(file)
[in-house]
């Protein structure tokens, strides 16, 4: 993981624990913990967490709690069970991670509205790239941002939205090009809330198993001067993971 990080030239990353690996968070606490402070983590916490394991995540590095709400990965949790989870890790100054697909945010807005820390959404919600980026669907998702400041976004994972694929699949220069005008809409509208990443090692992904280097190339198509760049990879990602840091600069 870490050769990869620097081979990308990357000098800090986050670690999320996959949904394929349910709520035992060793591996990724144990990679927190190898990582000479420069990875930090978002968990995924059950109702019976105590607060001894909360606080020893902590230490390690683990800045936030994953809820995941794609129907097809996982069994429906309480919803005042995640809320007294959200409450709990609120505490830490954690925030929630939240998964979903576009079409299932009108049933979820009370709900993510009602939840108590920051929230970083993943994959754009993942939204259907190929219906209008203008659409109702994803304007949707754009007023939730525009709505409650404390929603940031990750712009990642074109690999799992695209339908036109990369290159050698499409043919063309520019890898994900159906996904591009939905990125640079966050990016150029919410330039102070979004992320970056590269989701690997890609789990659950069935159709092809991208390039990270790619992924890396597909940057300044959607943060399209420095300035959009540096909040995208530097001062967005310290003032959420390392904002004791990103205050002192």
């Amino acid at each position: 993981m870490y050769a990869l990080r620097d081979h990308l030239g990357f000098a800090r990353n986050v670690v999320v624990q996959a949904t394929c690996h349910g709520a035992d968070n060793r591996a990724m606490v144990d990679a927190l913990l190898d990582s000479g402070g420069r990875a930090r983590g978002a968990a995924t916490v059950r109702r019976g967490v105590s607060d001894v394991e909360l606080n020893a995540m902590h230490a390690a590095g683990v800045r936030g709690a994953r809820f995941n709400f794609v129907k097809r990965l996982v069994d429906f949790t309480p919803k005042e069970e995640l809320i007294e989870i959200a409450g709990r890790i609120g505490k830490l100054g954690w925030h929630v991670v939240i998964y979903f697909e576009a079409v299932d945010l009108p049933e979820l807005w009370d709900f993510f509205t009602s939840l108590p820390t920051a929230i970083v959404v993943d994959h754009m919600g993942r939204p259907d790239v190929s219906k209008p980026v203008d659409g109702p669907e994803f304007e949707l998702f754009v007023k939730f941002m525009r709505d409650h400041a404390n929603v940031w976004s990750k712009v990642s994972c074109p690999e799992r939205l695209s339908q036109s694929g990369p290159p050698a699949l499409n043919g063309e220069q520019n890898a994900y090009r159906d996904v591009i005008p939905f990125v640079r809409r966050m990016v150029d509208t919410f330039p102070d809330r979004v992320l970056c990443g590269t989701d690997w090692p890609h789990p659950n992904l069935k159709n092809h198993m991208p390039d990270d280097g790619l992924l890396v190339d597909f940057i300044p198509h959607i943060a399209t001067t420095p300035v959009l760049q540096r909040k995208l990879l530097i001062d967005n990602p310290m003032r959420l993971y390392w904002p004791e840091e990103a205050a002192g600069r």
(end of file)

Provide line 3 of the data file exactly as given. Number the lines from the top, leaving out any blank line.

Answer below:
């Amino acid at each position: 993981m870490y050769a990869l990080r620097d081979h990308l030239g990357f000098a800090r990353n986050v670690v999320v624990q996959a949904t394929c690996h349910g709520a035992d968070n060793r591996a990724m606490v144990d990679a927190l913990l190898d990582s000479g402070g420069r990875a930090r983590g978002a968990a995924t916490v059950r109702r019976g967490v105590s607060d001894v394991e909360l606080n020893a995540m902590h230490a390690a590095g683990v800045r936030g709690a994953r809820f995941n709400f794609v129907k097809r990965l996982v069994d429906f949790t309480p919803k005042e069970e995640l809320i007294e989870i959200a409450g709990r890790i609120g505490k830490l100054g954690w925030h929630v991670v939240i998964y979903f697909e576009a079409v299932d945010l009108p049933e979820l807005w009370d709900f993510f509205t009602s939840l108590p820390t920051a929230i970083v959404v993943d994959h754009m919600g993942r939204p259907d790239v190929s219906k209008p980026v203008d659409g109702p669907e994803f304007e949707l998702f754009v007023k939730f941002m525009r709505d409650h400041a404390n929603v940031w976004s990750k712009v990642s994972c074109p690999e799992r939205l695209s339908q036109s694929g990369p290159p050698a699949l499409n043919g063309e220069q520019n890898a994900y090009r159906d996904v591009i005008p939905f990125v640079r809409r966050m990016v150029d509208t919410f330039p102070d809330r979004v992320l970056c990443g590269t989701d690997w090692p890609h789990p659950n992904l069935k159709n092809h198993m991208p390039d990270d280097g790619l992924l890396v190339d597909f940057i300044p198509h959607i943060a399209t001067t420095p300035v959009l760049q540096r909040k995208l990879l530097i001062d967005n990602p310290m003032r959420l993971y390392w904002p004791e840091e990103a205050a002192g600069r």